Why Dropbox Will Never Fully Replace The Hard Drive

The venerable cloud storage company recently announced it wants to replace the hard drive. Here are three reasons why that may not be easy to back up.

"Today the hard drive goes away, and we replace the hard drive," announced Dropbox CEO Drew Houston last week at the company’s first ever developer conference.

He went on to outline a future in which all the data apps need is stored online, turning phones and computers into mere metal portals to the web.

Could this be the future for app developers? Maybe, but according to some experts, cloud storage literally replacing the hard drive is definitely not happening "today."

"It’s a great marketing message," says Terri McClure, a senior analyst at the Enterprise Strategy Group (ESG) who helps track about 60 cloud storage companies, "but from a practicality standpoint, I don’t think it makes a lot of sense right now."

Dropbox’s own product contradicts its new mission by mirroring the files stored on a hard drive, and its most recent target market, business users, has been somewhat reluctant to jump into the cloud. According to a survey of about 500 IT professionals by ESG, just 28% had implemented cloud storage solutions, though 33% had plans to open corporate cloud storage accounts within two years.

Even some Dropbox competitors think an all-cloud world is unfeasible. "It’s just like the paperless office is never going to be happening," says Vineet Jain, the CEO of a company called Egnyte that provides cloud storage for enterprise customers.

Clearly, the drive-less future is a hard sell. Here are three reasons why:

  • Compliance And Security: Regulations that protect consumer data may contribute to health and financial companies' qualms about storing data in a third-party cloud like Dropbox. Even if a vendor says it complies with these standards, as Box did this April, responsibility for compliance lies on each individual company. Many of them aren’t ready to put that much trust in the cloud—especially when Dropbox has investigated security breaches in the past. Furthermore, regulations weren’t written with the option of cloud storage in mind. A privacy law in Canada, for instance, prohibits health data from being stored outside the country. If it’s in the cloud, where is it geographically?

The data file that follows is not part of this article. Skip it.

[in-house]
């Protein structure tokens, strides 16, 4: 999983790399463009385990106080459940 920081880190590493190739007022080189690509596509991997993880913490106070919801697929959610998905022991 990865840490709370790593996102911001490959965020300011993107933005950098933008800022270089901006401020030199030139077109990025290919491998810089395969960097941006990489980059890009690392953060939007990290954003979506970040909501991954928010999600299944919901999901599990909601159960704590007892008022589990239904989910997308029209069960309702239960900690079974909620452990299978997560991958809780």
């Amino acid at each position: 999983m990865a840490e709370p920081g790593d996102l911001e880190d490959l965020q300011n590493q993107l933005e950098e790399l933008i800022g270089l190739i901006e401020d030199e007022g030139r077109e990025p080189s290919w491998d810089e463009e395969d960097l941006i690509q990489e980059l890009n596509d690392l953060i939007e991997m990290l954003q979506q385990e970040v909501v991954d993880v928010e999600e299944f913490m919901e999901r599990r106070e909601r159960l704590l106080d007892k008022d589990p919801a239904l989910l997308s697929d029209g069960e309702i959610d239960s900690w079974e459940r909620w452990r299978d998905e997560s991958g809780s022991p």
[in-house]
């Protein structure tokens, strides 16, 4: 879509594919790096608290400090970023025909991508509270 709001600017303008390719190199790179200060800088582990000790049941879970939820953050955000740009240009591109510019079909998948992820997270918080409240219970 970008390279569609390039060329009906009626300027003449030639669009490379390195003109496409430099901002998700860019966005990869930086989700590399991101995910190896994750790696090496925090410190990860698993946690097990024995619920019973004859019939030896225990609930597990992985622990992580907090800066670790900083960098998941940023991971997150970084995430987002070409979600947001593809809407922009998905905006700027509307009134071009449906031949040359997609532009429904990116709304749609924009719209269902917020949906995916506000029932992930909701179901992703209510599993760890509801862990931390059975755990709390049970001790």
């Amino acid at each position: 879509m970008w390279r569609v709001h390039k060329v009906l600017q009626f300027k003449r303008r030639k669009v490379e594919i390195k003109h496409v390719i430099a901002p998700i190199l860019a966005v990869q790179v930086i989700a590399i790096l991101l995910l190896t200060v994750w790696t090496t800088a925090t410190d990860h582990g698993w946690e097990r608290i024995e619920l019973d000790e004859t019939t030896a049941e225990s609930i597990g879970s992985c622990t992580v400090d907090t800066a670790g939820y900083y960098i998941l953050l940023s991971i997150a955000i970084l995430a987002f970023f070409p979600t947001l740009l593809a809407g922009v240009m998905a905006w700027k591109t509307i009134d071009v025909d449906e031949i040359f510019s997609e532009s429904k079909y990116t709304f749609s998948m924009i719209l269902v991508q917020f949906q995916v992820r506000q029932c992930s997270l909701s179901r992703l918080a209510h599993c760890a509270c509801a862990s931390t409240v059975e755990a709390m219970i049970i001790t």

• Internet Accessibility: Until the Internet blankets the world, there will be times when you’ll access documents offline. Dropbox’s new Datastores API helps sync offline changes to files once you’re connected again, but you can’t retrieve files without logging on. "You don’t want to stop at the next local Wi-Fi Starbucks every time you want to access something," McClure says.
  • Latency: One of Jain’s customers is a construction company with more than 200 terabytes of data. In order to download just two terabytes of that data from the cloud, he estimates it would take a week. That’s not so convenient, especially when you’re being audited or subpoenaed.

Hard drive obsolescence isn’t impossible, McClure says. The Internet will get faster and more ubiquitous. Privacy regulations may address cloud storage, providing some peace of mind to businesses who use it. More likely than a drive-less future, however, is a future in which cloud and local storage complement each other, with the cloud providing storage expansion and a vehicle for multiple collaborators to share a file.

"To say all data will live in the cloud, I don’t buy that," Jain says. "And I’m not going to buy that for at least a decade."